It’s Halloween and that calls for a scary story. But, only the very best story will do. So, how about we tell you a story of a feud, a taunt, and a murder in cold blood. Sounds pretty great, doesn’t it? But, what if we told you that this story is 100% true? Our story begins, in picturesque Newborn, Georgia. There is a very grand brick building, right in the center of the town, that’s almost as old as the county itself. Known as the Childs Building, this historic structure houses the Newborn Town Hall and the Newborn Public Library. The library is small but filled to the brim with ancient tomes, fanciful fiction, and historic documents. But, the library holds more than knowledge. It holds the secrets of a murder. We call this tale, The Shoot-Out at the Robert Child’s Store.
There were once two neighbors who began a feud. Like most feuds in small towns, Mr. John Estes and Mr. Clifford Childs had disputed over land lines for many years. Everyone knew of the disagreement and it’s no wonder. In those days, land lines weren’t properly surveyed, which led to property boundaries being marked by a “large rock” or “crooked tree” or “creek bed”. One could see how properties could get confused. But, people assumed to let bygones be bygones and eventually the two would settle their disagreement. How wrong they were. On October 1st, 1916 this small feud took a very large and tragic turn.
Clifford Childs, and his brother Otis Lee, were enjoying a lunch of sardines and crackers, in the Childs’ Store. There was a rumor drifting around that John Estes was back in town and looking for the Childs. Of course, everyone knew where the brothers were. They owned the store, after all. Suddenly, Estes sauntered through the front door and was immediately spotted by Otis Lee. As if on cue, Clifford Childs began defaming Estes in a loud voice, knowing how enraged his nemesis would become.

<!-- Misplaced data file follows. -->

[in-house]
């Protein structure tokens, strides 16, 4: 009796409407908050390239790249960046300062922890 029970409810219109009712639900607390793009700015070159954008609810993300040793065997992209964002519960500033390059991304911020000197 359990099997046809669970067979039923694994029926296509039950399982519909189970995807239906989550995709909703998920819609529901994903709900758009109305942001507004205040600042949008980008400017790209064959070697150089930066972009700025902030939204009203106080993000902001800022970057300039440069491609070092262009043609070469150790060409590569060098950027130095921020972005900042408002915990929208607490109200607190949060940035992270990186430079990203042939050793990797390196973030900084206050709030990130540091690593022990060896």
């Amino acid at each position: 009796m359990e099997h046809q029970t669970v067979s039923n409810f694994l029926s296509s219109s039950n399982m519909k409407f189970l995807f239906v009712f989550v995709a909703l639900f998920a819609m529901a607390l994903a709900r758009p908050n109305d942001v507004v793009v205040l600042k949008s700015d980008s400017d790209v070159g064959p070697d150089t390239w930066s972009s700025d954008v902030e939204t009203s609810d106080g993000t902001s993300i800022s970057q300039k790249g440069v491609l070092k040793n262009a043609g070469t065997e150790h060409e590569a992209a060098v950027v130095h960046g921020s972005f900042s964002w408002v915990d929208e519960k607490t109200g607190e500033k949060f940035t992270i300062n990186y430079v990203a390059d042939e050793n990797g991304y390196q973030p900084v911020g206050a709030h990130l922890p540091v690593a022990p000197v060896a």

In a flash, Estes drew his revolver and Clifford Childs whirled, leveling a 9mm German Luger directly at Mr. Estes’ chest. He fired! But the cartridge failed to catch. Now seized with panic, Estes shot directly into the chest of his opponent. The gun went off and found its mark. Estes would go on to unload his pistol into Clifford Childs. When the firing stopped, the air was still as the remnants of powder drifted slowly to the ground.
Although severely wounded, and bleeding profusely Childs tried desperately to fire several more cartridges, in an attempt at return fire. His efforts would be cut short by his wounds, and succumbing, Clifford Childs sank to the floor. Otis Lee, speechless with horror, dropped to his knees, and cradled his stricken brother’s head in his arms, as Estes, his face a pale mask of shock, reeled unsteadily out the back door. As Clifford Childs was carried away to his deathbed (he would die later that evening, in the old Post Office), a witnesses stopped, and picked up the 9mm Luger Childs had dropped. He walked to the back door of the store, pointed the gun at the ground, and pulled the trigger. The gun went off without a hitch. As if it were brand new.
Spooky, huh? John Estes would be later acquitted of the crime, but the stain of the murder would never really leave the Childs Building. The story of the shoot-out would become town lore, being retold several times through-out the years. This story has been adapted from an original telling by Charles McTeirye Gay, Jr., recorded in the 1930’s. If you’d like to learn more, visit the Newborn County Library! The librarians are always there to help you solve this murder for yourself. And, learn more about the fascinating history of the Newborn Library and Town Hall.